Hackett v. District of Columbia

Annotate this Case

264 A.2d 298 (1970)

Eloyce R. HACKETT, Appellant, v. DISTRICT OF COLUMBIA, Appellee.

No. 4893.

District of Columbia Court of Appeals.

Argued January 12, 1970.

Decided April 20, 1970.

*299 Shellie F. Bowers, Washington, D. C., with whom Carlisle E. Pratt and Theodore R. Newman, Jr., Washington, D. C., were on the brief, for appellant.

Leo N. Gorman, Asst. Corp. Counsel, for appellee. Charles T. Duncan, Corp. Counsel, Hubert B. Pair, Princ. Asst. Corp. Counsel, Richard W. Barton and Lewis D. Clarke, Asst. Corp. Counsel, were on the brief for appellee.

Before HOOD, Chief Judge, and KERN and NEBEKER, Associate Judges.

HOOD, Chief Judge.

Appellant, while proceeding across a crosswalk, stepped on a manhole cover and fell partially into the manhole. She brought suit against the District of Columbia, the owner of the manhole. The trial court sitting with a jury directed a verdict against appellant at the close of her case. Thus our review is concerned with whether, on a most favorable view of appellant's evidence, "there is any [evidence] upon which a jury could properly find a verdict for the party upon whom the onus of proof is imposed." Baker v. D. C. Transit System, Inc., D.C.App., 248 A.2d 829, 831 (1969).

At trial, in addition to showing the happening of the accident in question, appellant offered evidence of a like accident involving the same manhole, which had occurred about seven months previous. Testimony was given that, at that time, the manhole cover was "smaller than it should have been", and that a police officer was informed of the accident and the cover's condition. Appellant relies here, as in the trial court, on two theories: negligence and res ipsa loquitur.

As to the first theory, it has long been the law that the District of Columbia is not an insurer of safety in its streets. District of Columbia v. Woodbury, 136 U.S. 450, 10 S. Ct. 990, 34 L. Ed. 472 (1890). "Its liability sounds in negligence, such negligence being imputed from a failure to perform a duty." Jones v. District of Columbia, D.C.Mun.App., 123 A.2d 364, 366 (1956). In order to recover for a breach of duty in this type of case, a dangerous condition must exist, and the District must have notice of the defect, so that the danger can be eliminated. District of Columbia v. Woodbury, supra; Jones v. District of Columbia, supra.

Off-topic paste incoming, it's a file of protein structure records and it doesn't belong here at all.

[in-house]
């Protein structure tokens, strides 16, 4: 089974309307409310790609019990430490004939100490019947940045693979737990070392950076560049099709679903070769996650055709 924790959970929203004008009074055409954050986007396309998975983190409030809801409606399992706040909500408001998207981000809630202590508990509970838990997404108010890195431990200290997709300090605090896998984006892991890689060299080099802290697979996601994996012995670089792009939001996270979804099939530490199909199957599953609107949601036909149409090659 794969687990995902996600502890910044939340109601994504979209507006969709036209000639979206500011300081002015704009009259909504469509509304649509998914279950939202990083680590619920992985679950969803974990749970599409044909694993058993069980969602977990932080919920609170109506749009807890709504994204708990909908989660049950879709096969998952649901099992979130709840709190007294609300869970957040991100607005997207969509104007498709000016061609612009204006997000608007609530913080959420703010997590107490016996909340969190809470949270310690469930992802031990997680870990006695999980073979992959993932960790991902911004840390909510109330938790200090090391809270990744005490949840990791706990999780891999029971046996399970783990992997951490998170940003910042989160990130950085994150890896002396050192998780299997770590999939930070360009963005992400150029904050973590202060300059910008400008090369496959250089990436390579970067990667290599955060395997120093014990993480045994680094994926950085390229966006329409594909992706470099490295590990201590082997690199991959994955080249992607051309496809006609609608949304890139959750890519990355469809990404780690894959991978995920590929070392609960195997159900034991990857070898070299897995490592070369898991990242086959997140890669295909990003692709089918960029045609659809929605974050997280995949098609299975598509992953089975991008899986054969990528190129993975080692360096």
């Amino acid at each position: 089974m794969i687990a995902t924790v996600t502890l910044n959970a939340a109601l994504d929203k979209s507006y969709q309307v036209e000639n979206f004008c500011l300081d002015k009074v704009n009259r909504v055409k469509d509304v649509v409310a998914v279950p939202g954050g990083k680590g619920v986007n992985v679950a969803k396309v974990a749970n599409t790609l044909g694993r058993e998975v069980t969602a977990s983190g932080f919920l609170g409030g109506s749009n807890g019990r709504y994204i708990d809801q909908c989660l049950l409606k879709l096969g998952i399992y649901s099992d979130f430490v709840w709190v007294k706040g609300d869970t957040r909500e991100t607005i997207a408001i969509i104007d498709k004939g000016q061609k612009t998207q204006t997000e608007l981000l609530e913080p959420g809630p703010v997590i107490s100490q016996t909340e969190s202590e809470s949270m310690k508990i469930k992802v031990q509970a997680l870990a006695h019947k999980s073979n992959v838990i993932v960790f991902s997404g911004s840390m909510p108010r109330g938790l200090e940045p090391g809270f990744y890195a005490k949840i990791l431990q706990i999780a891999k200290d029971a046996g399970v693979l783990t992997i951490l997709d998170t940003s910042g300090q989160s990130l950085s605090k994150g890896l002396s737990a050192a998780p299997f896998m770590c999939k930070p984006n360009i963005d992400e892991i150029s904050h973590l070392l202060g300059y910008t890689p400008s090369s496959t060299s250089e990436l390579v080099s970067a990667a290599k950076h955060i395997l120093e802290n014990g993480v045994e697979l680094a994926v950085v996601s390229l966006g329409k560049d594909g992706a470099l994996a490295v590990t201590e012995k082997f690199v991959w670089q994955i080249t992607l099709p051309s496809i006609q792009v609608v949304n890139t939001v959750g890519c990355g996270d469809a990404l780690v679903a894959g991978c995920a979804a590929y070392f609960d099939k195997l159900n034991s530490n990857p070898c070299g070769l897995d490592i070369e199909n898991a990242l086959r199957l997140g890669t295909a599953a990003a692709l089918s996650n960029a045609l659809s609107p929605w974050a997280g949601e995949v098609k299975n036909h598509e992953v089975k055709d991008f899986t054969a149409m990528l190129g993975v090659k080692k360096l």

Appellant urges that the previous accident and the report of it to a police officer put the government on notice of the existence of a dangerous condition. Previous accidents at the same place and from the same cause are admissible to show notice of a dangerous condition. District of Columbia v. Arms, 107 U.S. 519, 2 S. Ct. 840, 27 L. Ed. 618 (1883); Hecht Company v. Jacobsen, 86 U.S.App.D.C. 81, 85, 180 *300 F.2d 13, 17 (1950); Dunn v. Evening Star Newspaper Company, D.C.App., 232 A.2d 293, 297 n.8 (1967). A previous accident in and of itself does not show a present defective condition. In order to recover from the District, there must be notice, either actual or implied, of the dangerous condition at the time the accident happened. But here there was no proof that appellant's accident and the previous accident resulted from the same manhole cover or that the same condition existed at the time of both accidents. Therefore, notice of the previously existing dangerous condition was not proof of notice of the existence of a dangerous condition at the time of appellant's fall. In the absence of proof of notice of the defective condition, liability for negligence cannot be imposed on the District.

Appellant asserts that it was still error to grant the directed verdict, because the evidence justified submission of the case to the jury under the doctrine of res ipsa loquitur. The doctrine permits but does not compel an inference of negligence by the trier of fact. Lathon v. Hadley Memorial Hospital, D.C.App., 250 A.2d 548, 549 (1969). To benefit from this permissible inference, the evidence must show that the cause of the accident was known, that it was in defendant's control, and that it was unlikely to do harm unless defendant was negligent. Washington Loan & Trust Company v. Hickey, 78 U.S.App.D.C. 59, 61, 137 F.2d 677, 679 (1943); Powers v. Coates, D.C.App., 203 A.2d 425 (1964).

The doctrine is not applicable in this case. The District of Columbia does not exercise exclusive control over this type of manhole cover, for the opportunity for intervening causes is too great. Martin v. United States, 96 U.S.App.D.C. 294, 297, 225 F.2d 945, 948 (1955) (by implication), Morrow v. City of Harlan, 344 S.W.2d 401, 402 (Ky.1961). Cf. Uberti v. District of Columbia, D.C.App., 215 A.2d 766 (1966).[1] That the doctrine of res ipsa loquitur is not applicable to the District of Columbia in this type of case is further compelled by the requirement of notice. For when the District must receive notice to be held liable, as it must in cases concerning the general condition of streets and sidewalks, the concept of exclusive control is incompatible.



[1] Appellant's reliance on this case is misplaced. The type of cover and its use (a sizable and heavy "temporary" cover used in the course of a street repair) make the case readily distinguishable. Further, res ipsa loquitur was applied in the case against a private contractor only.